All this brings us neatly to Banarasi Kitchen, an Indian restaurant operating out of the Spread Eagle pub, between the Oxford and Tilehurst Road. They began cooking there last year and the pub joined Instagram to promote its new offering. Gradually I started to hear some noise about the food being worthy of investigation, and when I announced that I was going to start reviewing takeaways several people on Twitter told me I needed to check it out.

Banarasi Kitchen has a famous fan, too: none other than Naomi Lowe, the gluten-free genius behind Nibsy’s, who lives nearby and told me it was well worth a try (she particularly recommended the daal yellow butter fry, “although I bet you won’t have it with chips like I do”). That was all the encouragement I needed, so I fired up my laptop on a dreary Tuesday night, ready to order. But before I did that, I decided to consult a friend of mine who has forgotten more about Indian cuisine than I’ll ever know: I asked Nandana, co-owner of Clay’s Hyderabadi Kitchen and semi-regular fixture in the Guardian, what she thought of the menu.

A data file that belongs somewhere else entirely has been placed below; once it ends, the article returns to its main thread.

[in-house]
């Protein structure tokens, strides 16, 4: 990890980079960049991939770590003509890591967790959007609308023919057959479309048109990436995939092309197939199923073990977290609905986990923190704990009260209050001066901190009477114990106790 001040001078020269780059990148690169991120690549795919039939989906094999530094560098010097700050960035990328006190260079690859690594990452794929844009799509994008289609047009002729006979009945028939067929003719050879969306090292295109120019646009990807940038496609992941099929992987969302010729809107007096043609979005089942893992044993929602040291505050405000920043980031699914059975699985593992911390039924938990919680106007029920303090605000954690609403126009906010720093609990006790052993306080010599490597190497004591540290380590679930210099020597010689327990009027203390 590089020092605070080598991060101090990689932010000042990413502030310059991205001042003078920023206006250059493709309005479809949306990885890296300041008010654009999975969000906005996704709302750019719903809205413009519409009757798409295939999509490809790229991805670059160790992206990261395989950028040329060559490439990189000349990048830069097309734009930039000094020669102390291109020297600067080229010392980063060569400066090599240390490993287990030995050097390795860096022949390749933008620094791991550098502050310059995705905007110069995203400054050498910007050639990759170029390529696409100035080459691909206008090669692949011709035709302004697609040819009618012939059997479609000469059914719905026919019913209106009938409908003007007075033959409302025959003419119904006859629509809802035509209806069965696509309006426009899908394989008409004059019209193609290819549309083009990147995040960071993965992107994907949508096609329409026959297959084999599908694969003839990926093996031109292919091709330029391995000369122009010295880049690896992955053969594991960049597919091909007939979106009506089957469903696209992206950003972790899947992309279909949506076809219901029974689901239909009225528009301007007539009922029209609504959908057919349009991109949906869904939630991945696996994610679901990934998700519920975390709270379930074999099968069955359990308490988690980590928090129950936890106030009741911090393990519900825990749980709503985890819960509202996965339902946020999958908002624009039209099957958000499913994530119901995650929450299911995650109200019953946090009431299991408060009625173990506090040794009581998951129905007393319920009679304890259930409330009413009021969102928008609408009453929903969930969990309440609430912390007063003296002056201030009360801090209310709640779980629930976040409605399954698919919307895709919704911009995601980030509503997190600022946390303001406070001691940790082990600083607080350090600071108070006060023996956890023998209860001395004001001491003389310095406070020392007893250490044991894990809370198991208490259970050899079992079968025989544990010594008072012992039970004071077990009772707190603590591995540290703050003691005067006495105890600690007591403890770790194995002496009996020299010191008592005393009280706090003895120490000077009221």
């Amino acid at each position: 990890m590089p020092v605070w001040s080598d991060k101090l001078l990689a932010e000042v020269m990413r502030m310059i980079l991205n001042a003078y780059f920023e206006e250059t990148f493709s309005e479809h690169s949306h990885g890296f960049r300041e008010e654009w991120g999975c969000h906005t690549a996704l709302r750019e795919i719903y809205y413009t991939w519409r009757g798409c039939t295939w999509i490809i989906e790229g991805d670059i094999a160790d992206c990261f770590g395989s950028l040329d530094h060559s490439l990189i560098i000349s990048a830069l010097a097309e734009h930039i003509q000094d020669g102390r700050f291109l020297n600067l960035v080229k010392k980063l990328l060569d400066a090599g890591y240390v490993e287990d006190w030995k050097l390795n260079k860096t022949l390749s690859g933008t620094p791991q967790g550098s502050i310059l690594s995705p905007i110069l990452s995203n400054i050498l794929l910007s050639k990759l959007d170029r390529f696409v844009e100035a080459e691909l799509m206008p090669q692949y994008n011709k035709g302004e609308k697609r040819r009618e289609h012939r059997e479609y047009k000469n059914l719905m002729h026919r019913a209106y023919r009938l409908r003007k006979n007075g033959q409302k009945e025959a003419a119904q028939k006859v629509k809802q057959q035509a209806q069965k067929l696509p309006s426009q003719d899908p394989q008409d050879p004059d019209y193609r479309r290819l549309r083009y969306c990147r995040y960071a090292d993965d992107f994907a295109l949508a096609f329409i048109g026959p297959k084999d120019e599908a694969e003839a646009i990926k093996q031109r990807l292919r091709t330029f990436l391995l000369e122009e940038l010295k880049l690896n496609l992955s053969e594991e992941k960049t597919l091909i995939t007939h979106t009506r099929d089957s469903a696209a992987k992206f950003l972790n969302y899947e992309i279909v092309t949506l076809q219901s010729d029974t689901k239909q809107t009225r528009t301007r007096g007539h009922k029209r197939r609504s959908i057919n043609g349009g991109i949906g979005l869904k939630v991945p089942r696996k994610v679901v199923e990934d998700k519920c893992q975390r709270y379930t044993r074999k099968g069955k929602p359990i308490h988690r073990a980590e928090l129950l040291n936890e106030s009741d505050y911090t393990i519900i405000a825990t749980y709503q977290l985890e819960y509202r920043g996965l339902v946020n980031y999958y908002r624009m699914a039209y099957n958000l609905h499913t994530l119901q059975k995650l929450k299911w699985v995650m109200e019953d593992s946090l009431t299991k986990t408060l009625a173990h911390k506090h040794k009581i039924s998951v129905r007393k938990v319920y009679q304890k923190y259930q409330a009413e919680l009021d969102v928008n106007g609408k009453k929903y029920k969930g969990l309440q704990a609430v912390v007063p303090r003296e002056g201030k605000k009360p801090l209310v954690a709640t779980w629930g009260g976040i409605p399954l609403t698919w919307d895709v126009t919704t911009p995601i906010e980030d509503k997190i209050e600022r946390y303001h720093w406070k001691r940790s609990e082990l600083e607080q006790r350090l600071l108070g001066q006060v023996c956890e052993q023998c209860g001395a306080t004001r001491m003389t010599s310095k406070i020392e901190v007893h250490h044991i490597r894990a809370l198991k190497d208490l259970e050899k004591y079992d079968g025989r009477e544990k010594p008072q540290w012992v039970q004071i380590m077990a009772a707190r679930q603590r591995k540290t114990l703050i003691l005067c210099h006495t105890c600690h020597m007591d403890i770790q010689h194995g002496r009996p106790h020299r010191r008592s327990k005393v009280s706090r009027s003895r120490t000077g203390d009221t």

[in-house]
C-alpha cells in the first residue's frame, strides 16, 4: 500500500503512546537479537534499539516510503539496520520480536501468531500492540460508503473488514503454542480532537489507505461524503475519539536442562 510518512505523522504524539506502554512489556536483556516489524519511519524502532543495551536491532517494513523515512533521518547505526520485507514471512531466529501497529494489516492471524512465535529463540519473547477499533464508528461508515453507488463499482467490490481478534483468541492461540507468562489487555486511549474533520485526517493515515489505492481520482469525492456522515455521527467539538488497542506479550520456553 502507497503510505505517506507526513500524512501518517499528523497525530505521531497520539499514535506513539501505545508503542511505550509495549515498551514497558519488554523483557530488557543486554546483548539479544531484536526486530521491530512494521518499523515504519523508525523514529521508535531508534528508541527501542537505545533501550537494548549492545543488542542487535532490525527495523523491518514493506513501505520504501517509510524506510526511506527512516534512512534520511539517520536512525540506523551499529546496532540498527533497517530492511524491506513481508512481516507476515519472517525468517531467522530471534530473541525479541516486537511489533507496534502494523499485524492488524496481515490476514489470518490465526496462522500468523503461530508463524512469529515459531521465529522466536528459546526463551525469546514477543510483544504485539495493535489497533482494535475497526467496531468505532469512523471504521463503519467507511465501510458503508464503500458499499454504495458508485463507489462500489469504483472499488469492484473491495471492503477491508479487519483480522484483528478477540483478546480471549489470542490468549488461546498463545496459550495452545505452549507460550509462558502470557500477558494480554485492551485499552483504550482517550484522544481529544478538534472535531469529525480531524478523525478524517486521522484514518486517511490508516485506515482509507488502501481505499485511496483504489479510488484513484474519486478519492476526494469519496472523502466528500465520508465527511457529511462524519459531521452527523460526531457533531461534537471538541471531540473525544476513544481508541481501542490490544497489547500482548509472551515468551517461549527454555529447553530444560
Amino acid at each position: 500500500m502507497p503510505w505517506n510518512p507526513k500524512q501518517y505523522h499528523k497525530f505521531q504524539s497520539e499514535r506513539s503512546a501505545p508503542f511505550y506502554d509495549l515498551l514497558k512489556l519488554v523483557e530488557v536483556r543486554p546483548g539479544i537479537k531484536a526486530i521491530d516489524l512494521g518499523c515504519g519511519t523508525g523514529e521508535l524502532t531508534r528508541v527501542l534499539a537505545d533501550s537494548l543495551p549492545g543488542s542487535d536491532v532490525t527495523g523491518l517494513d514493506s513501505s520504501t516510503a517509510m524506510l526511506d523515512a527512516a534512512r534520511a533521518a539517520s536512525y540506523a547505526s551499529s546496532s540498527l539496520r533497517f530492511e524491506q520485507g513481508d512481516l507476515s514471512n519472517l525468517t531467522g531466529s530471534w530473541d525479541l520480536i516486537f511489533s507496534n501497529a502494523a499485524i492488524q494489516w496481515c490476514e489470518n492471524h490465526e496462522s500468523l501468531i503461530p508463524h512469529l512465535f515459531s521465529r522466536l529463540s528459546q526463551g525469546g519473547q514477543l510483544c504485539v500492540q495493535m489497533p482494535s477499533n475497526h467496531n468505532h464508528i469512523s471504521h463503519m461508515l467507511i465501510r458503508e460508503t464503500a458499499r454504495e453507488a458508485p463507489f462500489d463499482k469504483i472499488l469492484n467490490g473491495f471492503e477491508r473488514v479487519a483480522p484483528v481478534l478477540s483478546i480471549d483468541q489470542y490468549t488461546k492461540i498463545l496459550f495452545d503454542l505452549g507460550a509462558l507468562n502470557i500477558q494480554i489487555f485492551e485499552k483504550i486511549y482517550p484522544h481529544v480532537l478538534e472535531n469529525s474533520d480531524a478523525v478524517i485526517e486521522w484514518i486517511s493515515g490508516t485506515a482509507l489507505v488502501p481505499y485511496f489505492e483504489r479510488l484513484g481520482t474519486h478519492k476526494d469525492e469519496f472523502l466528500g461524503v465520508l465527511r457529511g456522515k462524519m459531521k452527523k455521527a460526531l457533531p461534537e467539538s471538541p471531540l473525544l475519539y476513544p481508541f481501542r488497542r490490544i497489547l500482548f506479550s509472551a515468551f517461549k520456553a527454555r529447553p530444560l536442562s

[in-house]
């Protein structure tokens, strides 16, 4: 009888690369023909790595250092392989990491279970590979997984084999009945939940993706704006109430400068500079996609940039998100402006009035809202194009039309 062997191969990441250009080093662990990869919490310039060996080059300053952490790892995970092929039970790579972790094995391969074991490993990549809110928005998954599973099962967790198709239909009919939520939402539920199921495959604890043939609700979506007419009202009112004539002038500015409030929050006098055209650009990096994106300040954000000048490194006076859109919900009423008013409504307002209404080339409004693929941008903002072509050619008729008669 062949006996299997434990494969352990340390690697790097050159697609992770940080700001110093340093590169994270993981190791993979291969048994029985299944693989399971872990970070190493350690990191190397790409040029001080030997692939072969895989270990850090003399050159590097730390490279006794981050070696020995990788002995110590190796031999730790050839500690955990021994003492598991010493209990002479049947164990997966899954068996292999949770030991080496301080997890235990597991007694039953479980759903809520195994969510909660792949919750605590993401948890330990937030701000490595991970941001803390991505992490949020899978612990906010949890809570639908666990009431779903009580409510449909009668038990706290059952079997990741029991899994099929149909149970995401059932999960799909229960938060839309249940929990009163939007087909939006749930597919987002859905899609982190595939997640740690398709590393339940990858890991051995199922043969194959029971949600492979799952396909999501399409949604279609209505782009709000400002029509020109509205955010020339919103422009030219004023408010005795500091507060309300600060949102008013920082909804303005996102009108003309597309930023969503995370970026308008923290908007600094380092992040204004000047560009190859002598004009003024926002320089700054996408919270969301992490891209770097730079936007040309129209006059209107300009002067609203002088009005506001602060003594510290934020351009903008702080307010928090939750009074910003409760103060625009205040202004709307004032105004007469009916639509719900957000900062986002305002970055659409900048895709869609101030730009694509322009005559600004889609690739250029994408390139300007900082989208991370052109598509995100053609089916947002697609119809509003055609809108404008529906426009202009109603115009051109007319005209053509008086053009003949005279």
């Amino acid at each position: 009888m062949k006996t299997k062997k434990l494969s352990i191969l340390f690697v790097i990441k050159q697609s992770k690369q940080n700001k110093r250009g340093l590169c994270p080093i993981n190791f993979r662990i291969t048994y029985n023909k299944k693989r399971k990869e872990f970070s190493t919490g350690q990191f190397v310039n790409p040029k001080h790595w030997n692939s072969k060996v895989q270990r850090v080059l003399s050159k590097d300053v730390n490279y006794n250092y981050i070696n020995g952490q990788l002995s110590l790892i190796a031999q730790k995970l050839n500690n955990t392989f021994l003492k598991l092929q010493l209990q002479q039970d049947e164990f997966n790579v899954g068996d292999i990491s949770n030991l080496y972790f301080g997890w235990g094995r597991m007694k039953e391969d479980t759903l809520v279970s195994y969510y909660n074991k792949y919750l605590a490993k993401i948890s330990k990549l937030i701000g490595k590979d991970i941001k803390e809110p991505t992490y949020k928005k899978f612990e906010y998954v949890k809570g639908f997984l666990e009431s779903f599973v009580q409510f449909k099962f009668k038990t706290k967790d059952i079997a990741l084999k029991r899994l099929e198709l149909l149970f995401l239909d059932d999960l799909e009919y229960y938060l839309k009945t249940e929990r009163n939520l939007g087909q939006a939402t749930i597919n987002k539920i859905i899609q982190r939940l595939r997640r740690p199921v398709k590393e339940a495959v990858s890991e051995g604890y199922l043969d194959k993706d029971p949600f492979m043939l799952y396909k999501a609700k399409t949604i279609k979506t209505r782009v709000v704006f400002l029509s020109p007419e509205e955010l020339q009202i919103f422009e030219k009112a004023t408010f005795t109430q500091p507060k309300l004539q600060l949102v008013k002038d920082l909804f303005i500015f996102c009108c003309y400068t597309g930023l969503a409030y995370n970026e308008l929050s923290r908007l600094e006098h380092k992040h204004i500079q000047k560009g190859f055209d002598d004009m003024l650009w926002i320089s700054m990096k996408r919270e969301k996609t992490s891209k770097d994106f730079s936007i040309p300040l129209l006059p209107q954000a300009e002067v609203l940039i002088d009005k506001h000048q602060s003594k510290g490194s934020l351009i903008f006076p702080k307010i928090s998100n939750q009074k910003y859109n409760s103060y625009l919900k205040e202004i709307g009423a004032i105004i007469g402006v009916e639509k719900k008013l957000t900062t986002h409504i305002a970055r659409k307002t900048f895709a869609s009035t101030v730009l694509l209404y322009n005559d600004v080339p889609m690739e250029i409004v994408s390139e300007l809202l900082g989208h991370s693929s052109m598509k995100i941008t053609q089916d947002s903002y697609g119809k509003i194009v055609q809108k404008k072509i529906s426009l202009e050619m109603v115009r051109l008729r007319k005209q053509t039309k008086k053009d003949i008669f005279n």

“It looks decent.” she said. “I’m interested in the rye ke aloo, mustard-infused potatoes. That’s a very popular dish from west Bengal, close to the border with Bangladesh. I can see a few dishes from southern India too – murg kori gassi from the south-west coast and sea bass moili from Kerala.”